First-degree burns are very common and frequently occur after one accidentally touches a hot stove, curling iron, or hair straightener. Sunburn can also be a first-degree burn. Unlike second- or third-degree burns, which are more severe, first-degree burns only involve the top layer of the skin. If you have a first-degree burn, your skin may be red and painful, and you may experience mild swelling.
Most first-degree burns can be treated at home; however, it’s important to know what to do. Although first-degree burns aren’t as serious as higher-degree burns, they can hurt quite a bit and can leave a scar if not properly treated.
To treat a first-degree burn, dermatologists recommend the following tips:
Cool the burn. Immediately immerse the burn in cool tap water or apply cold, wet compresses. Do this for about 10 minutes or until the pain subsides.
Apply petroleum jelly two to three times daily. Do not apply ointments, toothpaste or butter to the burn, as these may cause an infection. Do not apply topical antibiotics.
Cover the burn with a nonstick, sterile bandage. If blisters form, let them heal on their own while keeping the area covered. Do not pop the blisters.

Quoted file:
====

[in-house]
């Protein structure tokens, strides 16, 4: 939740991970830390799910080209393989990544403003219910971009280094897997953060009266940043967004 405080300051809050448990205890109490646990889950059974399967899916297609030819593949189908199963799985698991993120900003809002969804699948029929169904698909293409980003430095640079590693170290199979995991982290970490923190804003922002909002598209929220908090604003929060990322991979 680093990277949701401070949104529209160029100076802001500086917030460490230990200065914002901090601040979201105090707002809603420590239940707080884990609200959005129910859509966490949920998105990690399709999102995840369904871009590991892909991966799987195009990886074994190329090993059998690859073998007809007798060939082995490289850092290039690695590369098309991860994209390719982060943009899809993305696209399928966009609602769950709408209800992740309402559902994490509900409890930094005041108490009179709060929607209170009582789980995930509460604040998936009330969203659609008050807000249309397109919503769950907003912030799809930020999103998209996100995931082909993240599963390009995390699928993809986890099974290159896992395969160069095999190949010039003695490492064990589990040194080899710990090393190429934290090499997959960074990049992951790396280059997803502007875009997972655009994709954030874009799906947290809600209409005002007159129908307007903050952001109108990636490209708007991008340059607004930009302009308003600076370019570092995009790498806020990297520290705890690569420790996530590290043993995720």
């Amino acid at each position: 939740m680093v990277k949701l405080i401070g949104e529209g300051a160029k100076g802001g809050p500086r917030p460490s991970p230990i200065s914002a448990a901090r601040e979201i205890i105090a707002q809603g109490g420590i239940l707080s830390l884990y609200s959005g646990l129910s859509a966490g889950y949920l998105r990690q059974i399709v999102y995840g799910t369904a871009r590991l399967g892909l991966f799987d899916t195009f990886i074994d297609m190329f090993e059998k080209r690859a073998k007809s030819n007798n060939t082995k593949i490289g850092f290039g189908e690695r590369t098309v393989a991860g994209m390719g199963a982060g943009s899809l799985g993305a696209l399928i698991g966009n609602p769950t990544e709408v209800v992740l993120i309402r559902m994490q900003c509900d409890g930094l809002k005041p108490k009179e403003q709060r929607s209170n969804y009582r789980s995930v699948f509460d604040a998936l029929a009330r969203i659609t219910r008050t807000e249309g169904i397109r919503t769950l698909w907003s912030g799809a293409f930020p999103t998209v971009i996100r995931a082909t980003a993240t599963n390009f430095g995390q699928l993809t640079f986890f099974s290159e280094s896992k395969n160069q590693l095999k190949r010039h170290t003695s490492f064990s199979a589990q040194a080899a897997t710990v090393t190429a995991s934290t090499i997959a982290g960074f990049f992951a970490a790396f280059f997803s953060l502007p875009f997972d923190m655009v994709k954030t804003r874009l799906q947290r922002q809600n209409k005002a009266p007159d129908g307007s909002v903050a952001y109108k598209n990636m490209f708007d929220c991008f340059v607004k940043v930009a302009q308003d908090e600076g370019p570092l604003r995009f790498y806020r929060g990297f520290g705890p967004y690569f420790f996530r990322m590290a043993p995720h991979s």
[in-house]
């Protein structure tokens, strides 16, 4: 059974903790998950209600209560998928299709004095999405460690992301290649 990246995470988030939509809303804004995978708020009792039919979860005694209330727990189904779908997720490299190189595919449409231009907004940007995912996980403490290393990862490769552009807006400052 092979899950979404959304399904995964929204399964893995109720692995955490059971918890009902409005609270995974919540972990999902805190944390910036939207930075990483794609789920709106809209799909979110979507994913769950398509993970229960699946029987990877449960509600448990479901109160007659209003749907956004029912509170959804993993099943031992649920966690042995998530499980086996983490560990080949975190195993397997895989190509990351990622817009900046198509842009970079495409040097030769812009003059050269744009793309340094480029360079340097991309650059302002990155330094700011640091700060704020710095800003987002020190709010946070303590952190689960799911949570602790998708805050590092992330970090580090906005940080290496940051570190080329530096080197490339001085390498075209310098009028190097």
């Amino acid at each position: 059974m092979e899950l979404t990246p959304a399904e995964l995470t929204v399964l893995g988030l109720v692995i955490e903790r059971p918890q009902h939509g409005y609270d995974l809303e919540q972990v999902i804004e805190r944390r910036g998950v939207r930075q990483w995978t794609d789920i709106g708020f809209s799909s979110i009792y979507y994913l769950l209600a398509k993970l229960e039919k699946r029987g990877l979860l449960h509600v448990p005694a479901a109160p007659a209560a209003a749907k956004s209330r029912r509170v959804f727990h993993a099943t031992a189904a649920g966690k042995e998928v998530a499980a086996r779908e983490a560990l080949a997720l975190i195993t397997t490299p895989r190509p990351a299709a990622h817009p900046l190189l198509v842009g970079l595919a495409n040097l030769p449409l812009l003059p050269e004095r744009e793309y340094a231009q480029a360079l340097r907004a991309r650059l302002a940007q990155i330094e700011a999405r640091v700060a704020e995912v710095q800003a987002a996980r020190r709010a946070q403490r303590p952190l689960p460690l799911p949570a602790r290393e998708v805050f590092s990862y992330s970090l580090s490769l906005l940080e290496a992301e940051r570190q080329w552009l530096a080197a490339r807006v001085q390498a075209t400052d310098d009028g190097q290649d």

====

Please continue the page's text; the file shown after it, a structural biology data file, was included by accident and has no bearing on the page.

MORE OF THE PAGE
Consider taking over-the-counter pain medication. Acetaminophen or ibuprofen can help relieve the pain and reduce inflammation.
Protect the area from the sun. Once the burn heals, protect the area from the sun by seeking shade, wearing protective clothing or applying a broad-spectrum, water-resistant sunscreen with an SPF of 30 or higher. This will help minimize scarring, as the redness from a burn sometimes persists for weeks, especially in those with darker skin tones.
First-degree burns usually heal on their own without treatment from a doctor. However, if your first-degree burn is very large, if the victim is an infant or elderly person, or if you think your burn is more severe, go to an emergency room immediately.